Diet

Illustration by Adhiti Bandlamudi / WUNC

If you have ever been on a diet, you know the pure vulnerability of getting weighed at the doctor’s office. Standing on an old metal scale with your shoes off, you might avert your eyes, as if that would prevent the nurse from saying the number out loud as they write it down. But what if weight did not play such an active role in how you understood your health?

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Hippocrates, the Greek father of medicine, wrote “all diseases begin in the gut.” He continued the line with the famous advice: “let medicine be thy food and food thy medicine.” New research confirms Hippocrates’ thinking, showing the human gut does much more than just process food.

Courtesy of Dan Ariely

Summer is filled with temptation. We know that fresh fruit is a healthier choice than ice cream. A ripe watermelon can be just as sweet, but often times we pass it by for a double scoop in a waffle cone. The barrage of pool parties and cookouts combined with summer vacation may leave many struggling to make and keep health commitments.

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In literature, film and popular culture, vegans have long been mocked and dismissed as naive, privileged white women who allow emotion to guide their lifestyles. Food choices are indeed shaped by class and race, but using a “vegan lens” to analyze what people see and read may allow them to better recognize these “enmeshed oppressions,” according to Western Carolina University English Professor Laura Wright. She’s the editor of “Through a Vegan Studies Lens: Textual Ethics and Lived Activism” (University of Nevada Press/2019).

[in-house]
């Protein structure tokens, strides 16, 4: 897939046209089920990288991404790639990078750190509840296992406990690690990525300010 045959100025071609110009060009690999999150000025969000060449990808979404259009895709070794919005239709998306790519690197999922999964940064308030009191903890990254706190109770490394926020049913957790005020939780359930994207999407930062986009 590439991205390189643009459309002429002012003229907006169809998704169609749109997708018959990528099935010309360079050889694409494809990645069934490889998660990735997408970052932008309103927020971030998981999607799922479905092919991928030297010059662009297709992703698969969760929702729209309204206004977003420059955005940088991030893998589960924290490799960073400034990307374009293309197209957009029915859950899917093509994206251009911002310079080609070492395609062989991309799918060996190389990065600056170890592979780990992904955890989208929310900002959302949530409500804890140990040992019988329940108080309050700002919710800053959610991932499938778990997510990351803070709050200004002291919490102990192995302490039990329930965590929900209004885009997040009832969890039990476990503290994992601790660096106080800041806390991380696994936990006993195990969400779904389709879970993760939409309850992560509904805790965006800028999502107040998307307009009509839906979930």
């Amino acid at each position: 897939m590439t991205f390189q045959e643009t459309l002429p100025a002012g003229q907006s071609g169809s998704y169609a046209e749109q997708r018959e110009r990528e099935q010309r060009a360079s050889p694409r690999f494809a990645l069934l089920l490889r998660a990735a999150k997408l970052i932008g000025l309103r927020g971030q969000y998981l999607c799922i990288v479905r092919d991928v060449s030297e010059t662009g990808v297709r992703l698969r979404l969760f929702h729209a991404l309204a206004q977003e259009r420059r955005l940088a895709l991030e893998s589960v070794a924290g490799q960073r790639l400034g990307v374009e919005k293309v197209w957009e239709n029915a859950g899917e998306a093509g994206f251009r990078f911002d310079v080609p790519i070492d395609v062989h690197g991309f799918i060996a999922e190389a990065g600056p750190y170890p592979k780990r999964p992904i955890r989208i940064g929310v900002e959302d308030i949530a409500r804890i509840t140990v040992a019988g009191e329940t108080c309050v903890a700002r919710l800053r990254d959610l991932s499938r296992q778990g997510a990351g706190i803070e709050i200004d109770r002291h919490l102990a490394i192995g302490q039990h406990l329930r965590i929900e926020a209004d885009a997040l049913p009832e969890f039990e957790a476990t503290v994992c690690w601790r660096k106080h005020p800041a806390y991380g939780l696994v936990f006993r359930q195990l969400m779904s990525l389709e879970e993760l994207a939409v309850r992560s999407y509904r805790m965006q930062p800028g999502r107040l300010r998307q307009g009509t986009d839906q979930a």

Ragen Chastain is doing a split
Courtesy of Ragen Chastain

More than 90 million American adults are obese. Research shows that excess weight can increase your risk of certain health conditions, like heart disease and diabetes. But being overweight affects more than your health. Studies show obese people have a harder time finding a job and are paid less than thinner people.

A Triangle live-in diet program once endorsed by celebrities and others seeking weight-loss results appears to be permanently closed.   The Rice Diet Center was once affiliated with Duke University before striking out on its own 11 years ago. 

Hollywood stars have been among those who traveled to Durham to embrace eating meals of mainly white rice and fruit in an effort to slim down. As more diet plans gained recognition, the Rice Diet lost favor and followers.  The center's current owner, Dr. Robert Rosati, was forced to close the program after 70 years.

Contrary to what doctors have believed for decades, a high-fiber diet may not stave off one intestinal disease. That's the conclusion of a study from UNC-Chapel Hill. It found no correlation between a lack of fiber and a higher incidence of diverticulosis. Anne Peery is the study's lead researcher.

Anne Peery: It's too early to tell patients what to do differently, but these results are really exciting for researchers. It gives us the opportunity to look at a disease process in new ways and to really rethink why people develop asymptomatic diverticulosis.